WASHINGTON, December 10, 2009 – The Federal Communications Commission should improve its outreach to consumers about its complaint process for poor wireless phone service, according to a report released Thursday by the Government Accountability Office.
“To improve coordination with states in providing oversight, FCC should develop guidance on federal and state oversight roles, seeking statutory authority from Congress if needed, and develop policies for communicating with states. FCC agreed with the recommendation on monitoring, took no position on the remaining ones, and noted actions that begin to address most of the recommendations,” found the GAO.
For the report, the GAO surveyed 1,143 adult wireless phone users from a nationally representative, randomly selected sample. The GAO also surveyed state utility commissions and analyzed documents from the FCC and stakeholders representing consumers, state agencies and officials, and industry. The survey found that an estimated 84 percent of users of wireless phone customers are very or somewhat satisfied with their service.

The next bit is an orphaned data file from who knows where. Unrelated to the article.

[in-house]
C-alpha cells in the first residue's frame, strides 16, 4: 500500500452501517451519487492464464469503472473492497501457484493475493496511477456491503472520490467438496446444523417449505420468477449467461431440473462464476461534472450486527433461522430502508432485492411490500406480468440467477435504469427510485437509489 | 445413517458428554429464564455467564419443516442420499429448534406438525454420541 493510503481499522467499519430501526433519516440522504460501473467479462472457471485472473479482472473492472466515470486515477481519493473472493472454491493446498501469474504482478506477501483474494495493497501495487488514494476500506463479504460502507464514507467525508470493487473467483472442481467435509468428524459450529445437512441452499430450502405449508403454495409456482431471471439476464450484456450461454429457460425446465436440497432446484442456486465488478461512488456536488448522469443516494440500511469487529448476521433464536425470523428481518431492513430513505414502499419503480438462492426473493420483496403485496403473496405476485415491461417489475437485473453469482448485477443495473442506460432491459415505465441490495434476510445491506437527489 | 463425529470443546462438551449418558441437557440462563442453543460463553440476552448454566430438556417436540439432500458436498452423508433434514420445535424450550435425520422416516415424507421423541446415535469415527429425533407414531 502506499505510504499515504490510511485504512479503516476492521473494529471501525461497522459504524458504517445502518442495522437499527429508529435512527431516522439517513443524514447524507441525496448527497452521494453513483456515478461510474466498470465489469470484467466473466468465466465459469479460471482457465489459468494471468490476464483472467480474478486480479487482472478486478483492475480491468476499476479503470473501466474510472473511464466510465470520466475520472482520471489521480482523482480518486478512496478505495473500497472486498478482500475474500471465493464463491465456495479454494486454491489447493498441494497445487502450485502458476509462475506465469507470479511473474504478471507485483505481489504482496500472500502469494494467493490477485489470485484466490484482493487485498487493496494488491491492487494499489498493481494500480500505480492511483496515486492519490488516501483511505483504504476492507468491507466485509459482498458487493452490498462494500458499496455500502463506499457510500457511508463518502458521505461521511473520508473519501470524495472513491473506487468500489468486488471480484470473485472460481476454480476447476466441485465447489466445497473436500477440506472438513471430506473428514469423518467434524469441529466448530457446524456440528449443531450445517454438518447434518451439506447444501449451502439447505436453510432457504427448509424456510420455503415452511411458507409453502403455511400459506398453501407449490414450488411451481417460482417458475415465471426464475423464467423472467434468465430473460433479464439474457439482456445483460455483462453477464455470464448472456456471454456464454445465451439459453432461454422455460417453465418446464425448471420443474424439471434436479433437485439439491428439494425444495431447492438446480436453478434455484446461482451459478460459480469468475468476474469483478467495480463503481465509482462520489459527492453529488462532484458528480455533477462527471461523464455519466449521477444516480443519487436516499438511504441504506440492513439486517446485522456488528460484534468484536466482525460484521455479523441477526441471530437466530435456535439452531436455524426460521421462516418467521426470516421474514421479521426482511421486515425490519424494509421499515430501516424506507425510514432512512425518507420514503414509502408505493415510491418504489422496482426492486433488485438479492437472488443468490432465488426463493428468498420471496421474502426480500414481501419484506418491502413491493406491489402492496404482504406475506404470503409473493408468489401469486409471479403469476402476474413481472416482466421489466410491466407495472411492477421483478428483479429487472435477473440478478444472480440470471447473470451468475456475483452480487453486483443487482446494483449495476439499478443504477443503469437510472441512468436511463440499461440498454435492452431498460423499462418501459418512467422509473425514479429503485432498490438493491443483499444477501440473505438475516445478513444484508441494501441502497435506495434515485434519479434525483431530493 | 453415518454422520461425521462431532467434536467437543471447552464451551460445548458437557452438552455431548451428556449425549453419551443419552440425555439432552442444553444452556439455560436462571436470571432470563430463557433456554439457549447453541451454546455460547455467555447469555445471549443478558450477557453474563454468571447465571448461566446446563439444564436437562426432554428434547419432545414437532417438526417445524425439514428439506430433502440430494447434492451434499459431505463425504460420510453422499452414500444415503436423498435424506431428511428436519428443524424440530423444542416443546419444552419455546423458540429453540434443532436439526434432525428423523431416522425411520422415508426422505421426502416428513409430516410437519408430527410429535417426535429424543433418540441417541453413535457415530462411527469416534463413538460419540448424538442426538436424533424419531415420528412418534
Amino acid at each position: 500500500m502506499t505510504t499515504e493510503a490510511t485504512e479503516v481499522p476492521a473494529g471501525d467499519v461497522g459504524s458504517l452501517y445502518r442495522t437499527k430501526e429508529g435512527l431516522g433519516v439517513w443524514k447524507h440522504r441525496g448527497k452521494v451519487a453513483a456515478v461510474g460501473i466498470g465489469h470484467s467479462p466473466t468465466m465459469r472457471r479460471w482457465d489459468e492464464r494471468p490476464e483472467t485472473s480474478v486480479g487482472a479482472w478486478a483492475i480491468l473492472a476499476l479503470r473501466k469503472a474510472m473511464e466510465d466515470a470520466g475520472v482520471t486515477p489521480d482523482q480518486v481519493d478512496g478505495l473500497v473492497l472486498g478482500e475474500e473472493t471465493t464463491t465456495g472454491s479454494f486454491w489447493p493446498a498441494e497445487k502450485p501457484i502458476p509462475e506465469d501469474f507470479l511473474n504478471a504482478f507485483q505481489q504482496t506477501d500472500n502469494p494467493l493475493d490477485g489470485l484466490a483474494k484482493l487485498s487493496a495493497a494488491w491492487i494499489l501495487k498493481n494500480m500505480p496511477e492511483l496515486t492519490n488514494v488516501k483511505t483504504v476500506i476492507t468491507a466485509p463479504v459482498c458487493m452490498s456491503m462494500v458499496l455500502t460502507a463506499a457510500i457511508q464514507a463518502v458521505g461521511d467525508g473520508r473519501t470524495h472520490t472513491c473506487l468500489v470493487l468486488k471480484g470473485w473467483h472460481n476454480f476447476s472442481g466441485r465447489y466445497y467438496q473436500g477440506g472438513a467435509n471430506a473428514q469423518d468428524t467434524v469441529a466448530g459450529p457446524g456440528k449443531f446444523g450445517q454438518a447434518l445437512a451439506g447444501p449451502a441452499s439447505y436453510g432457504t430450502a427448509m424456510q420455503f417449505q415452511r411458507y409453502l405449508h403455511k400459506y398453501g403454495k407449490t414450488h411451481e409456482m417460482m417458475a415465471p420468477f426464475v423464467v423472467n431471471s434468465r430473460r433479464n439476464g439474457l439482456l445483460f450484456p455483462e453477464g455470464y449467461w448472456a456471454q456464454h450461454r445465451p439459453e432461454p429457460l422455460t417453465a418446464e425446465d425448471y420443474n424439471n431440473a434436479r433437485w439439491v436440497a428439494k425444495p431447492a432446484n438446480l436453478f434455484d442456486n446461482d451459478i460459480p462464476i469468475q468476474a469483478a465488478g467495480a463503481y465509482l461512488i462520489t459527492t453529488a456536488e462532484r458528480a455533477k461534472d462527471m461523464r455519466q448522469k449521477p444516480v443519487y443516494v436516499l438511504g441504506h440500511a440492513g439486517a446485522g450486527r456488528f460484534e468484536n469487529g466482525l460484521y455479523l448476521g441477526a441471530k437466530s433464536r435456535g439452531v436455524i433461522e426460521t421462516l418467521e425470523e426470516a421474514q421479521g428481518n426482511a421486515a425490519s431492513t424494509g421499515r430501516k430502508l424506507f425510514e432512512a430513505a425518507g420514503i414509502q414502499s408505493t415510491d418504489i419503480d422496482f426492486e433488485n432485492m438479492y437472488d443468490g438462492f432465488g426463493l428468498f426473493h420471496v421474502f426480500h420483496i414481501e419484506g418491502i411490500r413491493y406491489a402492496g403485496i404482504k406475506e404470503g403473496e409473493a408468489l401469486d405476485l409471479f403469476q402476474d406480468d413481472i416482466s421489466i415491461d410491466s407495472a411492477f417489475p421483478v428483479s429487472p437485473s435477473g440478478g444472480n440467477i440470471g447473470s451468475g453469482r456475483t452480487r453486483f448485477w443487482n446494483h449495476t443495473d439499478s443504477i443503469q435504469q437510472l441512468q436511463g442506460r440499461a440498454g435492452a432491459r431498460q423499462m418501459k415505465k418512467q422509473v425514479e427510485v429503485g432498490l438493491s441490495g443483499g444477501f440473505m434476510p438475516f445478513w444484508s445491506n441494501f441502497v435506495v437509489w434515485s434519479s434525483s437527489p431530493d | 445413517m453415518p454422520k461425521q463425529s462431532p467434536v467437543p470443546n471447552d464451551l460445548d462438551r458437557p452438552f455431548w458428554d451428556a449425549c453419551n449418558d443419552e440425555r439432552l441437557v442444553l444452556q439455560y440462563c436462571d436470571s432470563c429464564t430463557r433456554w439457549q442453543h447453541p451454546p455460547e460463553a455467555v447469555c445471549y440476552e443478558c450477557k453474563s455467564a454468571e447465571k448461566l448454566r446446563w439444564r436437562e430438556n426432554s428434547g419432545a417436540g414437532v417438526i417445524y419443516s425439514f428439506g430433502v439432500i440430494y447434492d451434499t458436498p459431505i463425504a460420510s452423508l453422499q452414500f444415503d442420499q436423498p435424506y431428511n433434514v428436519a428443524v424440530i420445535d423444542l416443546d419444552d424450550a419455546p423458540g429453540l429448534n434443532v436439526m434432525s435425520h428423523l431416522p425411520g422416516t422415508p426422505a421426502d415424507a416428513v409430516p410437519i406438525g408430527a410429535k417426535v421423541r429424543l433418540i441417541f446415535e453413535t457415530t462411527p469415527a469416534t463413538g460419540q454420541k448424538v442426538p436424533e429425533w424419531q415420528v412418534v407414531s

“While the percentages of dissatisfied users appear small, given the widespread use of wireless phones, these percentages represent millions of consumers,” found GAO.
“FCC receives tens of thousands of wireless consumer complaints each year and forwards them to carriers for response, but has conducted little other oversight of services provided by wireless phone service carriers because the agency has focused on promoting competition,” the report reads.
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